And because trans ideology demands blind belief and seeks to swiftly punish non-believers, it is far from an innocent phenomenon that isn’t hurting anyone.
So far, trans ideology has nearly destroyed sex-based protections for women, which are needed to mitigate the effects of male violence. It maligns lesbians for refusing to accept trans-identified men as sexual partners. Children who are deemed to be “trans” are now being given treatments that jeopardise their development. Trans-identifying adults routinely go on to have some degree of gender reassignment, which involves medications and procedures that can cause increased morbidity and mortality. If only this approach to curing feelings worked – by improving the overall quality of life, for example – but it doesn’t.
Psychiatric symptoms, including suicide, are known to be higher in gender dysphoric people compared with the general population, and they can worsen post gender reassignment. This is especially relevant because the bulk of trans activism focuses on obtaining easier and earlier access to these treatments, and anyone who tries to delay requests for medical interventions until the reasons behind them can be adequately explored, risks being accused of “literally killing trans people”.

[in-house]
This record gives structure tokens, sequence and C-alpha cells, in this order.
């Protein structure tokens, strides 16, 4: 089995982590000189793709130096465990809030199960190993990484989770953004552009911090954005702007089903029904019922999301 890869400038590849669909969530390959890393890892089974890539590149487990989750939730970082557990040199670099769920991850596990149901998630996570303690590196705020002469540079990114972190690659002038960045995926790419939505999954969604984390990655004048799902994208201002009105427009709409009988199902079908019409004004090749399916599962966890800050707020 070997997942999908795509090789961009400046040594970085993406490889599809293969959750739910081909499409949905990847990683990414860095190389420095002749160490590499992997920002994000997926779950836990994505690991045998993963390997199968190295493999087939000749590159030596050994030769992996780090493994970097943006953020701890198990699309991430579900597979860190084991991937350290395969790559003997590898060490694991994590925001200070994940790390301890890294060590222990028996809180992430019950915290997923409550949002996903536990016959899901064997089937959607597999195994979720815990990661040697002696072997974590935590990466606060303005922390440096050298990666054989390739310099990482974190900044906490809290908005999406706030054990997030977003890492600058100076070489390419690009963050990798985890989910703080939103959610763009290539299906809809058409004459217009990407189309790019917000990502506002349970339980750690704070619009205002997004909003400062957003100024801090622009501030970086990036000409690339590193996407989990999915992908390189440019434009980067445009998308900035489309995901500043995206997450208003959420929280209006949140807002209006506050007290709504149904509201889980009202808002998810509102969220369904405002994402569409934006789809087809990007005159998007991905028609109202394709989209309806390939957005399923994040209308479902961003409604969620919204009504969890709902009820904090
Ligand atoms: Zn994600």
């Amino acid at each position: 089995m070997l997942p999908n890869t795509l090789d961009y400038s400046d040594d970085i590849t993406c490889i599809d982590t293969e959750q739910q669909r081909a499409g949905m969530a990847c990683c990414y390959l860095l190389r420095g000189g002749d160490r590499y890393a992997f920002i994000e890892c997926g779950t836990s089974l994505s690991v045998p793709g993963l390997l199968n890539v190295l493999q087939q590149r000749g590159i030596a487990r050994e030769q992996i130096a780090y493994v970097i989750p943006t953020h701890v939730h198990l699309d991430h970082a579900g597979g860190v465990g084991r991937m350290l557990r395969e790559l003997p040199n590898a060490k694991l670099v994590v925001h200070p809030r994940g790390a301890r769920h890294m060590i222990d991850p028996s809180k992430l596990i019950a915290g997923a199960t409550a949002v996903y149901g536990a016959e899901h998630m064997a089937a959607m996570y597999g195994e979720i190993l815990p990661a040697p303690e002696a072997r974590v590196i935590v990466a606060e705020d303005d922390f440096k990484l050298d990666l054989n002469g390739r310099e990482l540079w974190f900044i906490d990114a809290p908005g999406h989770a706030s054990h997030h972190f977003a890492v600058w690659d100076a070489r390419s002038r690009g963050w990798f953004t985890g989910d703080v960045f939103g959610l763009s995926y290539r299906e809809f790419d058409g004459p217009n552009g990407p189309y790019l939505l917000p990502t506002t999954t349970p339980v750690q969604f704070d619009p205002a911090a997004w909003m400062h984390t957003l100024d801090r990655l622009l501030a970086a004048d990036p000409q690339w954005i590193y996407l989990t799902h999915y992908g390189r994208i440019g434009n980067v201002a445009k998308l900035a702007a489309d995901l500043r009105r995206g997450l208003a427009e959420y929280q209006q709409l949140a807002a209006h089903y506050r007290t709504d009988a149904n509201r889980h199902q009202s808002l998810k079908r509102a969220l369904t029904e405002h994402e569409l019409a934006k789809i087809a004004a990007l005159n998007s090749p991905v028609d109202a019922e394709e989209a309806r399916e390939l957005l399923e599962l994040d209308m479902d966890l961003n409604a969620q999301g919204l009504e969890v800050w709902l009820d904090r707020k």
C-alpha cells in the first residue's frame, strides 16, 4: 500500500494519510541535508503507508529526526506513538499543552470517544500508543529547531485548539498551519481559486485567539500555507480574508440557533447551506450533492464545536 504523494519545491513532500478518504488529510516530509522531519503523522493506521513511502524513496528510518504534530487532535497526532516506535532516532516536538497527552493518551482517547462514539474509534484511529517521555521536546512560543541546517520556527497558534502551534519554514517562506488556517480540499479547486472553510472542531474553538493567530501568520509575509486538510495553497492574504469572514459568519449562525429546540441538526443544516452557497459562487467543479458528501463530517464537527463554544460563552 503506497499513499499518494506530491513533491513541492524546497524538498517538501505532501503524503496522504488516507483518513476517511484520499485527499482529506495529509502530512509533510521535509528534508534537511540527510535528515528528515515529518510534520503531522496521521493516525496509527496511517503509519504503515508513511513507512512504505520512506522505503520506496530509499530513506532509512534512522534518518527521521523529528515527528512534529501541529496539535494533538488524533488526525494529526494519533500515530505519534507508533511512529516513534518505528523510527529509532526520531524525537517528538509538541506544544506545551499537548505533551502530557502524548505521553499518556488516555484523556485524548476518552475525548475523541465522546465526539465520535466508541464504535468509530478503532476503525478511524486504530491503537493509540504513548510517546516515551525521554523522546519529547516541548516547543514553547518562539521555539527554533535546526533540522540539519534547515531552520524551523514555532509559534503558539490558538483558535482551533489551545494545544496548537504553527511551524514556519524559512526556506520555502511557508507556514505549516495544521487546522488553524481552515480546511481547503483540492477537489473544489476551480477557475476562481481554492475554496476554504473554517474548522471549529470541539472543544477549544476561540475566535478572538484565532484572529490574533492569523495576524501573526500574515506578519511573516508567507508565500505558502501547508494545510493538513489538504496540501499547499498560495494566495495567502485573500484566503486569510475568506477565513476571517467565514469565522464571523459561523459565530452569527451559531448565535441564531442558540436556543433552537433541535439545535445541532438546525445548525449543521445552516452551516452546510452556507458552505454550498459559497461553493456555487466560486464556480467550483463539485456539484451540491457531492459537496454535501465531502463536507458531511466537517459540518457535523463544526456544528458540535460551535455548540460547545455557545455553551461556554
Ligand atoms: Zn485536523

Trans activists substantiate those accusations by claiming that “half of young trans people have attempted suicide”. This is an effective silencing tactic because it directly accuses non-believers of causing suicide, and people who question trans ideology, and particularly its fixation on medically and surgically transitioning young people, are doing so out of concern for the welfare of those young people.
However, those accusations are not only manipulative by nature, they are also based on false statistics.